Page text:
Juarez Police Chief Possible Suspect in Murder Attempt on Former Chief

Former Juarez Police Chief Julian Leyazola Juan Carlos Llorca-AP
Former Juarez Police Chief Julian Leyazola. AP Photo/Juan Carlos Llorca

The former police chief of Juarez is blaming the current police chief for the brutal assassination attempt he suffered earlier this month.

Former Juarez Police Chief Julian Leyazola was ambushed in the border city of Juarez, while preparing to visit El Paso with his family, and was thus unarmed, Mexico’s SinEmbarbo.Mx reported.

A surveillance video of the murder attempt was published by El Diario de Juarez.

Leyazola survived the attack, but sustained multiple gunshot injuries, including a bullet that struck his spine. Leyazola claimed that one of the gunmen who shot him said, “This is a message from Director Reyes.” Jesus Antonio Reyes is the current chief of the Juarez police.

Leyazola previously served as the police chief in the border cities of Juarez and Tijuana, where he gained fame, and a certain degree of notoriety, for his efforts to clean up the police departments. Both cities had a long history of corruption and ties to Mexican drug cartels.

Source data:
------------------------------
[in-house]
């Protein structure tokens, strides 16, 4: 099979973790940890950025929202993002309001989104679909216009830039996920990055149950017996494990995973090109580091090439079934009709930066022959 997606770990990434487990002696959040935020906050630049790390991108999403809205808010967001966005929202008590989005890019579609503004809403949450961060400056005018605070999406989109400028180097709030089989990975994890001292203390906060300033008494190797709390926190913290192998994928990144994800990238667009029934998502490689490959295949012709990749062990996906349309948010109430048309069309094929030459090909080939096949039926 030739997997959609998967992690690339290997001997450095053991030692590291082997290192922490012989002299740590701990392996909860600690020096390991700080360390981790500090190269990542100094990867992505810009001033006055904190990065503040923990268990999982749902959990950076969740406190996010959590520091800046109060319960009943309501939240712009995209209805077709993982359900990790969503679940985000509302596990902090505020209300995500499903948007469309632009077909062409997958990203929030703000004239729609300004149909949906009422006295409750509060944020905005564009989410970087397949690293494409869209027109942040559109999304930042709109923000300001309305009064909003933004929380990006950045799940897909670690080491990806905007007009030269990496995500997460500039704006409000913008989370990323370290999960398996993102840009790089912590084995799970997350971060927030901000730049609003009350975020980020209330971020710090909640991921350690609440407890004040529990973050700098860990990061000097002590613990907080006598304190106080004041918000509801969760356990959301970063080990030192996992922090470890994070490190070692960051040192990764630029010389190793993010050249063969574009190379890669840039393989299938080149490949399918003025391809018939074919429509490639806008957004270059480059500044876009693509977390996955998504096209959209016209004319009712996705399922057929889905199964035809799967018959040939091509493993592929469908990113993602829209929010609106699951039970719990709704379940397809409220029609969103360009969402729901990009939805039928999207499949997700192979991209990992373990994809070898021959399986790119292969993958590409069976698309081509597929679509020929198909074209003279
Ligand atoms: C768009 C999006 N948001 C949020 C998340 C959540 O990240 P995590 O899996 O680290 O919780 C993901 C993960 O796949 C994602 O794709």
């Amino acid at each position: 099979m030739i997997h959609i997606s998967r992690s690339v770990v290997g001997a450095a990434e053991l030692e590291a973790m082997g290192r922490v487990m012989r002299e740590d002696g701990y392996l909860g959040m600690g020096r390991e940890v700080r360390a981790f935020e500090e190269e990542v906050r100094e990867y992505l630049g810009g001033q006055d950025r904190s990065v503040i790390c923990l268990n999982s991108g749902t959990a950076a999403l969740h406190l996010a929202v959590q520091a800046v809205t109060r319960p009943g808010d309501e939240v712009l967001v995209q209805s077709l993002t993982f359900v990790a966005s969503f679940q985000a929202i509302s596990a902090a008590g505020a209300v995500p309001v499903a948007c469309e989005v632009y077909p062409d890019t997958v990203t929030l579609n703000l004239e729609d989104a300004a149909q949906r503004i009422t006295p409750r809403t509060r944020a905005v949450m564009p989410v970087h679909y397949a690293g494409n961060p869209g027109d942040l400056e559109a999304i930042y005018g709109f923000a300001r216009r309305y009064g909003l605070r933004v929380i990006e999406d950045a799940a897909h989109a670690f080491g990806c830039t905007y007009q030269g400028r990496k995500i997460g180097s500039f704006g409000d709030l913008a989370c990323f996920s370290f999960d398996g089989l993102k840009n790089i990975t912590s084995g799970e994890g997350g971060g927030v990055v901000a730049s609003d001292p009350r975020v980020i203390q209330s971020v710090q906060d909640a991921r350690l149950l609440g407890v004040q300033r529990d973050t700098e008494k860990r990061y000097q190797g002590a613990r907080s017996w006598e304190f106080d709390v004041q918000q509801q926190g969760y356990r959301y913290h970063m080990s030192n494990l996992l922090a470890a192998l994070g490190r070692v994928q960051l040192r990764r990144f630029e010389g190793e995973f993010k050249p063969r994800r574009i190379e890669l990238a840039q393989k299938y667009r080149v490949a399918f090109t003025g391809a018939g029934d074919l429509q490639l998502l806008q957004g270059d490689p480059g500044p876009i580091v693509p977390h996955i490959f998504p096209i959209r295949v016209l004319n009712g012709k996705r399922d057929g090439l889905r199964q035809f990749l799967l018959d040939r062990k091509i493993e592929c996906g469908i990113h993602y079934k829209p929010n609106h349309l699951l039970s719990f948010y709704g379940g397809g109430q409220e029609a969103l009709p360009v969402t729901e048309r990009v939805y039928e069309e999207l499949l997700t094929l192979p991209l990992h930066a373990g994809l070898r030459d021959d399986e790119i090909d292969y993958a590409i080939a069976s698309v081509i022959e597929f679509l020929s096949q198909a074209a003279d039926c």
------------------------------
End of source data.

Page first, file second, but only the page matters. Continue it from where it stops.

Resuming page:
Cartel connections were cited as the reason Leyazola fired Reyes from his department when he was chief, SinEmbarbo.Mx reported.

Specifically, Reyes was said to have deep ties to the Barrio Azteca – a violent hit squad working for the Juarez Cartel.  Leyazola told Chihuahua state officials to not hire Reyes because he was a malandrinazo, or “bad guy,” according to the El Paso Times. However, Reyes was hired back into the force, and eventually became chief.

According to the El Paso Times, Reyes stated that “he was not involved in the attack, has no ties to crime groups, and that he had given the order to provide protection to the ex-chief and his family.”

Two arrests have been made in connection with the attack.  One of the accused shooters “claimed at a court hearing that Leyzaola allegedly tried to sexually abuse his sister,” writes the El Paso Times, prompting the attorney general’s office to look at “revenge as a possible motive.”

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